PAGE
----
P&P Show Me Newsletter-April 2020

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missouri department of corrections

P&P Show Me Newsletter-April 2020

Developing Missouri's Workforce

labor max

In an effort to increase client employment efforts, District 6 in Columbia partners with LaborMax Staffing to conduct on-site interviews and begin pre-employment paperwork for potential employees. LaborMax is a temp-hire agency that contracts with several local factories to assist with job placement. LaborMax staff come to the District 6 office the last Thursday of the month to meet with potential employees and enroll them in LaborMax’s database. Pictured is LaborMax employee, Bryson Merrick, and District 6 client, Marc Smith.

Commercial Drivers Class at the Poplar Bluff Community Supervision Center


In February of 2020, District 25 in Poplar Bluff started one of its most exciting collaborations ever, partnering with Three Rivers College to offer an onsite commercial driver’s license class for clients at the Poplar Bluff Community Supervision Center. They started with a small class of six students for their first adventure into this, and they are proud to report all six are still in the five week 200 hour long program. All of the students (five male and one female) have also just recently passed their initial permit test. In addition to text work, students train on a $150,000 electronic simulator that not only mimics driving an 18 wheeler, from double clutching to making tight turns on city streets, but also can throw unexpected obstacles at students from slick roads to “electronic deer” jumping out in front of the driver at the instructors command.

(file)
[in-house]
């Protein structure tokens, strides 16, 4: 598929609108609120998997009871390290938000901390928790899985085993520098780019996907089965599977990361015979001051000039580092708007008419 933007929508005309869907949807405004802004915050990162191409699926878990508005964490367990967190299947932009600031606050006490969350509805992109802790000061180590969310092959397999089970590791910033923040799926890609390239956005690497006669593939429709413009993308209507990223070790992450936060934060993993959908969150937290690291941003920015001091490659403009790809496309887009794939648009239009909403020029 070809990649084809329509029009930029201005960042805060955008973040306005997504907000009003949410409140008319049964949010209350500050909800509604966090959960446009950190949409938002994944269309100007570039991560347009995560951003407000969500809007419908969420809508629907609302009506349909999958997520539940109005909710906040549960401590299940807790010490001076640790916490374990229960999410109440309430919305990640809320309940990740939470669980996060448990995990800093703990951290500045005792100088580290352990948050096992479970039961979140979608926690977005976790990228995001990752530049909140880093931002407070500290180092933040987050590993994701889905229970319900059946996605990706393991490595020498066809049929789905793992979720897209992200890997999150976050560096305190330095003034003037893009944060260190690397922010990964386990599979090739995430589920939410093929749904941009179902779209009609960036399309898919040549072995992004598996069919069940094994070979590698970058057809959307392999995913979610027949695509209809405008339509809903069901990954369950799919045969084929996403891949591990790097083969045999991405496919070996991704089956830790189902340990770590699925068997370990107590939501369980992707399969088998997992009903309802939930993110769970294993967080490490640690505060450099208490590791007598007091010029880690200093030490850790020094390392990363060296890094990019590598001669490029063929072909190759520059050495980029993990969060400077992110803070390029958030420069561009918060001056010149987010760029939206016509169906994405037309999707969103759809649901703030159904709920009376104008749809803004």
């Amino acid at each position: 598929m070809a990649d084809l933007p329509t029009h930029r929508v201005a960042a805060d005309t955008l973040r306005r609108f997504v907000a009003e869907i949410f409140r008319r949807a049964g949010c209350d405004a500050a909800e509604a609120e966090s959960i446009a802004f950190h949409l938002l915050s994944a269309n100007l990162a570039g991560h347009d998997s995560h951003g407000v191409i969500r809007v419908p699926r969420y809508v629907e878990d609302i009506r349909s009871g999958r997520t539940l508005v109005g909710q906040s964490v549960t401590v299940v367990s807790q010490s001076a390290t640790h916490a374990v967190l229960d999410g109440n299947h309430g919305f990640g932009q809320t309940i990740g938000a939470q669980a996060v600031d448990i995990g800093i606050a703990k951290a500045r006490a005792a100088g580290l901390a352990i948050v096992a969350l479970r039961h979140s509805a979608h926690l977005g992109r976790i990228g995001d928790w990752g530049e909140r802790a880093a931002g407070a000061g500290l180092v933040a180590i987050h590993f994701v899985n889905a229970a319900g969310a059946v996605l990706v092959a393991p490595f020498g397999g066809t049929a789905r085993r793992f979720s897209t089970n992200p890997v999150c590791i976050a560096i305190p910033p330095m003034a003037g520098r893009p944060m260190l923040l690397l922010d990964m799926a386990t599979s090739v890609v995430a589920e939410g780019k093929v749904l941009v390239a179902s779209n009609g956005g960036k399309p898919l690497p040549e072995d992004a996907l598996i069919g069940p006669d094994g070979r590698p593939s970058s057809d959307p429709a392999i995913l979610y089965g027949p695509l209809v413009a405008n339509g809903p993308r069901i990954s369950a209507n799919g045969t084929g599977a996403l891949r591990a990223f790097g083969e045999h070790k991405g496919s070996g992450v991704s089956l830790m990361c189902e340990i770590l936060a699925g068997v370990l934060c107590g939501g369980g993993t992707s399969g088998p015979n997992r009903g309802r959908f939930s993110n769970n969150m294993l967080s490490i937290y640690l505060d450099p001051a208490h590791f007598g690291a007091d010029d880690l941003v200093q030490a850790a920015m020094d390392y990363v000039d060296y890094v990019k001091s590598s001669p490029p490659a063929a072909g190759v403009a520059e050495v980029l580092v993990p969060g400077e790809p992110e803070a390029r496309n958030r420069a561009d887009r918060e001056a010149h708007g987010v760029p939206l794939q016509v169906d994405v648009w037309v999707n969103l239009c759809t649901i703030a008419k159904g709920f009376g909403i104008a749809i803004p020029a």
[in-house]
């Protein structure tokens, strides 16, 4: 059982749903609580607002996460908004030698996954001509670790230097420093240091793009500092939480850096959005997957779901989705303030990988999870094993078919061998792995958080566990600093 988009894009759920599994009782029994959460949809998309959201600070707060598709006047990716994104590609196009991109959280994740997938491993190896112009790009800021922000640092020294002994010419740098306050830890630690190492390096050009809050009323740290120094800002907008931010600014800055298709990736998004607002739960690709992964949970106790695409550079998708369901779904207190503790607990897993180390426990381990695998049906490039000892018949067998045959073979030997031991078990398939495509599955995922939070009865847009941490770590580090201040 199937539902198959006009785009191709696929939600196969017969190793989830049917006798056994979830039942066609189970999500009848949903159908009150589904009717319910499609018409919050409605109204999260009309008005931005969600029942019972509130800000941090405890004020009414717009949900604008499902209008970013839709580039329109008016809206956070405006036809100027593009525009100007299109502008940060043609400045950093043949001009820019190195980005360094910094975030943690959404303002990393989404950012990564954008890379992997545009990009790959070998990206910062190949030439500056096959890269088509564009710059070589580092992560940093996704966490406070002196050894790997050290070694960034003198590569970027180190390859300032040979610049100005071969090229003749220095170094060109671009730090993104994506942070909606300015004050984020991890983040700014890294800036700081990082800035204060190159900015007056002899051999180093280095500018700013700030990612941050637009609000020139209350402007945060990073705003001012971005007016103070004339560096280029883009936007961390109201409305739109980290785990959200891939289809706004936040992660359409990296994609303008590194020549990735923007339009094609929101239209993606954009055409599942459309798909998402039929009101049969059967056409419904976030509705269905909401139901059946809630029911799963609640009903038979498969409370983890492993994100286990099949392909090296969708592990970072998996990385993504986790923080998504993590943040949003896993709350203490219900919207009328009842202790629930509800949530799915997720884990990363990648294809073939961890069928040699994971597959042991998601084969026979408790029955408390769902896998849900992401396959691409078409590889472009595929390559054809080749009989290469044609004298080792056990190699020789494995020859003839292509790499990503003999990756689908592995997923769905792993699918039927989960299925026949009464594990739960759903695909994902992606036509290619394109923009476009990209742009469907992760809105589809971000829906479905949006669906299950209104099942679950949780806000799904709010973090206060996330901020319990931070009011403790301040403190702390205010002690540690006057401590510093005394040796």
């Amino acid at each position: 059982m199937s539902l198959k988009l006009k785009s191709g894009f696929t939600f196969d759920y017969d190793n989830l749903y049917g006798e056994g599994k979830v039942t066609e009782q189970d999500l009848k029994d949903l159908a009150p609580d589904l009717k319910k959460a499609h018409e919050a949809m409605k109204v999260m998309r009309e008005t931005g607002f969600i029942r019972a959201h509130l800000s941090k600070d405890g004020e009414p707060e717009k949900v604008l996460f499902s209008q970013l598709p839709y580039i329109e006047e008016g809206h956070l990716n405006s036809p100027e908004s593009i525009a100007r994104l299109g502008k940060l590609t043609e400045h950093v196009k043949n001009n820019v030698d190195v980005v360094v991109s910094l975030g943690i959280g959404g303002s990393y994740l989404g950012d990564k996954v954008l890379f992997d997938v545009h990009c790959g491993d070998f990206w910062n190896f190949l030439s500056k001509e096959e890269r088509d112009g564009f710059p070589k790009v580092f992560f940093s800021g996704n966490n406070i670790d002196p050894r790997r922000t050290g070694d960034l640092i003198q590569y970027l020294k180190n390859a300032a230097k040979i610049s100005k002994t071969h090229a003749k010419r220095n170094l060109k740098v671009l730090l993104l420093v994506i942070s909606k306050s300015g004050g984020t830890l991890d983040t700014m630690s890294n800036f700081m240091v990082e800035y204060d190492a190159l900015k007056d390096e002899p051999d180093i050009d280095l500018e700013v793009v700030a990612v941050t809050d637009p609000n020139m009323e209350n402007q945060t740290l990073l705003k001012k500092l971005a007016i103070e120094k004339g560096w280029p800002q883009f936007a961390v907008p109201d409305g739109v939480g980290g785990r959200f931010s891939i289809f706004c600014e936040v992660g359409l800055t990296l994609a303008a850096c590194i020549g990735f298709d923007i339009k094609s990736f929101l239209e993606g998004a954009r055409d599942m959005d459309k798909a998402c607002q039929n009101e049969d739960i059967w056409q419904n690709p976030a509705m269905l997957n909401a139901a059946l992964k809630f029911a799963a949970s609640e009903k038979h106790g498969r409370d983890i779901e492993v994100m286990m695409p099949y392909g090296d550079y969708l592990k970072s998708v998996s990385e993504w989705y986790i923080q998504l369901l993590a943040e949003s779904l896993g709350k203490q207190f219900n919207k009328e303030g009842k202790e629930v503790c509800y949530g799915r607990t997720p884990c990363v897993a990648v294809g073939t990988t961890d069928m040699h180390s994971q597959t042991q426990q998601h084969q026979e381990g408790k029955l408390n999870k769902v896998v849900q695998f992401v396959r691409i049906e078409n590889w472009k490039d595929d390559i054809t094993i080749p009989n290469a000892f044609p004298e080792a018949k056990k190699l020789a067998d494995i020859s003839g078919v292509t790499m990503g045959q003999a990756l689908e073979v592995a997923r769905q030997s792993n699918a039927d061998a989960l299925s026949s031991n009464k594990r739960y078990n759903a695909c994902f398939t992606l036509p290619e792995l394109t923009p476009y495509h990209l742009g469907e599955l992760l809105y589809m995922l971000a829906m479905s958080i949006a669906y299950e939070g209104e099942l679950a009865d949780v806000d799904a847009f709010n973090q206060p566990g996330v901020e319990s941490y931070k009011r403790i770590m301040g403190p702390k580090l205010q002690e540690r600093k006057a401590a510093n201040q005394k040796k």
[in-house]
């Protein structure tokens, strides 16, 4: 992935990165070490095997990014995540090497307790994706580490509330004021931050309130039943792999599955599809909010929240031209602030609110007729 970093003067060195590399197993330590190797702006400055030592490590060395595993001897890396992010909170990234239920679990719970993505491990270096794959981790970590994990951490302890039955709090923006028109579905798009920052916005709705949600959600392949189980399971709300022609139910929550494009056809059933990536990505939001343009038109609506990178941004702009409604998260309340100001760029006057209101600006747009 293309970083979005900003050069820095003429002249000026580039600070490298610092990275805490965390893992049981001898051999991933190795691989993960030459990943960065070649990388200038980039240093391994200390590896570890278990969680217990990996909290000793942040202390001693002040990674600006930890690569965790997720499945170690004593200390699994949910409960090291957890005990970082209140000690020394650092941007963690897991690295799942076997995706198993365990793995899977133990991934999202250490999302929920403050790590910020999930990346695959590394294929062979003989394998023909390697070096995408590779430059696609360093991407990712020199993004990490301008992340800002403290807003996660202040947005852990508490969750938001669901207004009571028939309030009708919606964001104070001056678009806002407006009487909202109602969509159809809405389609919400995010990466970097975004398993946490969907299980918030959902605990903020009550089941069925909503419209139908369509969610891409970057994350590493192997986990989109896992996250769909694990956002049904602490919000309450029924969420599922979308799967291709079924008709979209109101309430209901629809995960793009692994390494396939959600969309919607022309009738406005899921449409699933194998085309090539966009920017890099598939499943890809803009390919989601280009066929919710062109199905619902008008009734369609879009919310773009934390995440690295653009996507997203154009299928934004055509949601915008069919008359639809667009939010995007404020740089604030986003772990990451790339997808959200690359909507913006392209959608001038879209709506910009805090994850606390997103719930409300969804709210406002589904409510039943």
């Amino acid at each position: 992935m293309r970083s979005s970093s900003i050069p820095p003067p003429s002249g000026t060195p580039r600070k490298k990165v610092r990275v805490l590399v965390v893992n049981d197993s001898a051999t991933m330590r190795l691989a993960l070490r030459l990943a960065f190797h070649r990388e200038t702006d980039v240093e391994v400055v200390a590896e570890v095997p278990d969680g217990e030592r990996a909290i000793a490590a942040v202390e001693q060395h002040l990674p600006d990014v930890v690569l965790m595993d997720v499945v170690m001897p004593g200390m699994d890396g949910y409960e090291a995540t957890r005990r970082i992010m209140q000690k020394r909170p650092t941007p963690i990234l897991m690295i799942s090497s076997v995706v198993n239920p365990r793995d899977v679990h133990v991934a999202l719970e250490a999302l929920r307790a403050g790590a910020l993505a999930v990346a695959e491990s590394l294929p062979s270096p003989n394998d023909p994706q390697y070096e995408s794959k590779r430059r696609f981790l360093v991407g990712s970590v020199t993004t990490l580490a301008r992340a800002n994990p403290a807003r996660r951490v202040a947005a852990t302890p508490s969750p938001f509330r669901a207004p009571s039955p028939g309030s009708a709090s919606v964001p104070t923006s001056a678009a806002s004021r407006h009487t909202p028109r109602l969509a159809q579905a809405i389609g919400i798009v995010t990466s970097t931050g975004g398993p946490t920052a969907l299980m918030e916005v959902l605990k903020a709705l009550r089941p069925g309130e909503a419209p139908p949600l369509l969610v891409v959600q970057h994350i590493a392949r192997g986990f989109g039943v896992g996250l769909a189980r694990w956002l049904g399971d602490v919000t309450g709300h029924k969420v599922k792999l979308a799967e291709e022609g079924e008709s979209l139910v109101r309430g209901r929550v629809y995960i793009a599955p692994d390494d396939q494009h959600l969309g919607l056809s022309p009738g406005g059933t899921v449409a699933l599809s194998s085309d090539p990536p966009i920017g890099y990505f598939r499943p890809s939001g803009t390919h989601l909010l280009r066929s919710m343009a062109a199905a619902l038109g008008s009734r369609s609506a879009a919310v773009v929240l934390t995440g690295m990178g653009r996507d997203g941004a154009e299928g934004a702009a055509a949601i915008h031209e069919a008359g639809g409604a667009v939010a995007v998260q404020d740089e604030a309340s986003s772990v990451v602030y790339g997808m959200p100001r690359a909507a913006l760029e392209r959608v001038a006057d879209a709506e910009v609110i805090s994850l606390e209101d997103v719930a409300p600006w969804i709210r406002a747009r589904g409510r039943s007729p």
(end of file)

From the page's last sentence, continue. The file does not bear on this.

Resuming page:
District Administrator James Berry commented, "Our first attempt at this has been so successful, that a new class has already been scheduled to begin in March of 2020! While employment rates need to be measured, and clients getting “a job” are important steps, the prospect of us assisting clients into a relatively high paying career is so exciting. This is truly a chance not only for a client to achieve something far beyond their expectations, but generational change for entire families."

District 25 would like to thank Three Rivers College and its Workforce Development Director Will Cooper for pushing this program through, and Probation and Parole Officer Heather Liszewski for acting as a coordinator in getting the program up and running. District officers have also done a great job pouring through caseloads to find the best possible candidates. Please stay tuned for graduation news, and the new classes that will be bigger and better than ever!  

CPOF assists P&P Employee